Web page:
In May 2016, the Missouri legislature passed a bill that has remained under the radar but which will affect many Missouri adults of all generations when it goes into effect January 1, 2018. House Bill 1599, the Missouri Adoptee Rights Act, grants adult adoptees access to their original birth certificates, which contain the name of their birth mother, and often birth father. Once a child is adopted, the state updates the adoptee’s birth certificate to contain the names of their adoptive parents. Previously, access to the original birth certificate remained inaccessible without a court order.
For many adoptees this law allows them the opportunity to learn more about themselves and their origins. Many adoptees don’t consider a birth certificate just a piece of paper. It contains important ties to their identity and pieces of a puzzle about other relatives, history, and where they came from. But, for many birth parents, the Missouri Adoptee Rights Act creates an extra step for them to remain anonymous. If a birth parent is unaware about the change in the law, they may unwillingly and unknowingly allow themselves to be identified by a child they gave up for adoption years ago if they do not take additional action.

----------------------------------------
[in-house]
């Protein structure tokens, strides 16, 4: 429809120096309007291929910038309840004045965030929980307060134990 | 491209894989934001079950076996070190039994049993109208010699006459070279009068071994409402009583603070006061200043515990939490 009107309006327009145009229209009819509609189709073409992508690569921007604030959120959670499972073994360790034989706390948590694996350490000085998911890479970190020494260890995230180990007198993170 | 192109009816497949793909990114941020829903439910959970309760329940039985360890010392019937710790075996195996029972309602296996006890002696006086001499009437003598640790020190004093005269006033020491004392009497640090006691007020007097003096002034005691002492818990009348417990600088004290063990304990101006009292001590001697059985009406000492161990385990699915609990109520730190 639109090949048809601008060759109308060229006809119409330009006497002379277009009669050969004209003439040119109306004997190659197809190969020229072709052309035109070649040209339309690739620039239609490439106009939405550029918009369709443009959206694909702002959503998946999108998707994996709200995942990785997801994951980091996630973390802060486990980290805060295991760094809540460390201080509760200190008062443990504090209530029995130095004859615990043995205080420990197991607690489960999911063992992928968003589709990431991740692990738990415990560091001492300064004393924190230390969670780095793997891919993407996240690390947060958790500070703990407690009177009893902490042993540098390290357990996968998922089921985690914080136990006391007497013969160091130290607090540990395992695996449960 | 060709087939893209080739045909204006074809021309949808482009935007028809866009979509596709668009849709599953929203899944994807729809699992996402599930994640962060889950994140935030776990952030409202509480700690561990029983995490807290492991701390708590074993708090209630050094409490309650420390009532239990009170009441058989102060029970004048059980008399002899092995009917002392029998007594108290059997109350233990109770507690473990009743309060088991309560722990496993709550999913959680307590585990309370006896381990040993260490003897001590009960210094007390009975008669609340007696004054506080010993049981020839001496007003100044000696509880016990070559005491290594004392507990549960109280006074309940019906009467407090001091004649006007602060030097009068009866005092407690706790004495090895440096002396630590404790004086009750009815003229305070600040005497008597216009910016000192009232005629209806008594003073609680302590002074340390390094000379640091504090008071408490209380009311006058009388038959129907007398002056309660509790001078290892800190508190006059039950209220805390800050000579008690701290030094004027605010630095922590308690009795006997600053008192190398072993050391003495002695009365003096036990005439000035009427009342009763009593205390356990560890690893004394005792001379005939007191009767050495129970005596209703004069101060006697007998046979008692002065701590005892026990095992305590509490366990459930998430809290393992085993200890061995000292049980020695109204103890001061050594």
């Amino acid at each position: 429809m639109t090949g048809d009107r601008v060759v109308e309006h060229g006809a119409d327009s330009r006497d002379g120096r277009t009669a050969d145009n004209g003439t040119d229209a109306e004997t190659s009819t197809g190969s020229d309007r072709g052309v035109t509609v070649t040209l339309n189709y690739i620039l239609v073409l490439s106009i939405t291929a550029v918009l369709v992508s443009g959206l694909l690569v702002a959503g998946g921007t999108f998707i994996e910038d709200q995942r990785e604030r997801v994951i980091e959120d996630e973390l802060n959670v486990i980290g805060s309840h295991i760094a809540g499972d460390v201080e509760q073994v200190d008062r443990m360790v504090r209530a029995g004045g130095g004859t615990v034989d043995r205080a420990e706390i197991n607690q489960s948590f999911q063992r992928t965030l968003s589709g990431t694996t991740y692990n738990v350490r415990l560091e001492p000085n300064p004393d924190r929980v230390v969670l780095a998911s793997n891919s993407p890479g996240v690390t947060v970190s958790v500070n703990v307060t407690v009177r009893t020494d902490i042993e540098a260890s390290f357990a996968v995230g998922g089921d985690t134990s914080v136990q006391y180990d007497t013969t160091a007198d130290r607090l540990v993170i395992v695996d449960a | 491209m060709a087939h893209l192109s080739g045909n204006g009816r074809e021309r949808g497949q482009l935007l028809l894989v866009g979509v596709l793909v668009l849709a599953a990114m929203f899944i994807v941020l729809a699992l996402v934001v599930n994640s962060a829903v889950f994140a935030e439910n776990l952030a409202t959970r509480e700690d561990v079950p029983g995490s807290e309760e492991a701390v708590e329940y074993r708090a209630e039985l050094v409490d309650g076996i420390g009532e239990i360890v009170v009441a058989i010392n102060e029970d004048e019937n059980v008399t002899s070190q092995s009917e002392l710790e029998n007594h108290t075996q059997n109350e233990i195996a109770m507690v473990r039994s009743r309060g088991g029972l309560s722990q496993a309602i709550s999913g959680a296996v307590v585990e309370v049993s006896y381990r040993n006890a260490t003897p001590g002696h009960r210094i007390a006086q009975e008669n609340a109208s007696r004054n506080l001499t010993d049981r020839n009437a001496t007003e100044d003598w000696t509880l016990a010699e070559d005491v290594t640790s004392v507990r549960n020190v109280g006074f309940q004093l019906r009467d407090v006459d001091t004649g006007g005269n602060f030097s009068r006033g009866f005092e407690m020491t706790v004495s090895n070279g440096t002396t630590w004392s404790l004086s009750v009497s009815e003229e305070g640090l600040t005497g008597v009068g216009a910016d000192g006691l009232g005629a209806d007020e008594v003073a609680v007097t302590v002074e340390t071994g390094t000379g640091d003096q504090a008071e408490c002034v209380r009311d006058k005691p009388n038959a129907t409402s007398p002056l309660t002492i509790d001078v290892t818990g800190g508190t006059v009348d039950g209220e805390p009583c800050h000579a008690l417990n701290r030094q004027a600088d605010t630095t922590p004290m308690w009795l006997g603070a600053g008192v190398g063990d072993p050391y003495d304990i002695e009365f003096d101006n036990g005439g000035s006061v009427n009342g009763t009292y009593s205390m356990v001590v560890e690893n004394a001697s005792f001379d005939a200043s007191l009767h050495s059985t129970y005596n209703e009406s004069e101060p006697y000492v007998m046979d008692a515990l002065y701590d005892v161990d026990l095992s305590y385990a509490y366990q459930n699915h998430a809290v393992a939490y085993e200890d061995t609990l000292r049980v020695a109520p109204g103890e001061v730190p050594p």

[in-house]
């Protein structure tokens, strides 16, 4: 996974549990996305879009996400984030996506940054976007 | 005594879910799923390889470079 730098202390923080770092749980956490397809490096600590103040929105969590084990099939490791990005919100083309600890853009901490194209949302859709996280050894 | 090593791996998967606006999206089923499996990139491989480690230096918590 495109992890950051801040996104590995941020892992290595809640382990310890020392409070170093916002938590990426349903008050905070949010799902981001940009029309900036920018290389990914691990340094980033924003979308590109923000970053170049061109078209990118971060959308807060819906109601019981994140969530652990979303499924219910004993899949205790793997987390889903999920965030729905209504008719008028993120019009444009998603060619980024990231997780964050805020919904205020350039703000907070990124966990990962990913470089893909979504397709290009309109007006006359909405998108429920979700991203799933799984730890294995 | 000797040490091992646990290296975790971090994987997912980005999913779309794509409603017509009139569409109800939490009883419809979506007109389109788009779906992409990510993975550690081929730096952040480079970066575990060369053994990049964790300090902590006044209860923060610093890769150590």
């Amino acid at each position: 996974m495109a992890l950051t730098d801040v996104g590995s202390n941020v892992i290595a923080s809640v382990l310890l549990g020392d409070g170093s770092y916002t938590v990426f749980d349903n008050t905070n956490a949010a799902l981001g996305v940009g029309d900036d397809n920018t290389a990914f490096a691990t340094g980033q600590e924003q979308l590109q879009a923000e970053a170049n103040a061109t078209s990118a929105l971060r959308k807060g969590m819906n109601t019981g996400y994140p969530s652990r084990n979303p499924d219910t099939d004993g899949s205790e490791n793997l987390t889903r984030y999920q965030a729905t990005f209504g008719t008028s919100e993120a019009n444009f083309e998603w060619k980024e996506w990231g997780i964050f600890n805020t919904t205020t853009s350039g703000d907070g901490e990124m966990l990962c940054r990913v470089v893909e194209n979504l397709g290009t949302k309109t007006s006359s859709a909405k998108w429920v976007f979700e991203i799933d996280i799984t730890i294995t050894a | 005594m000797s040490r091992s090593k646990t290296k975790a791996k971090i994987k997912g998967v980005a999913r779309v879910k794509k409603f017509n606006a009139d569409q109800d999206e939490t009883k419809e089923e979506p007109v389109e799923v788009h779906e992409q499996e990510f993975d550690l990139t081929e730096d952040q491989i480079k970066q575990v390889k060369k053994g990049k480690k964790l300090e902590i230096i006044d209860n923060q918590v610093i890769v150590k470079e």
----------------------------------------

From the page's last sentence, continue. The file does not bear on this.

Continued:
So, what does this law do?
- Allows an adult adoptee the right to apply for a copy of his or her original birth certificate
- Allows a birth parent who wishes to remain anonymous to submit a written request to have his or her name redacted from the original birth certificate
- Allows an original birth certificate to be withheld from the adult adoptee if both birth parents file a written request
What doesn’t this law do?
- Doesn’t allow an adult adoptee to receive their original birth certificate if the birth parent is deceased
- Doesn’t allow a deceased adult adoptee’s children or grandchildren rights to the original birth certificate without a court order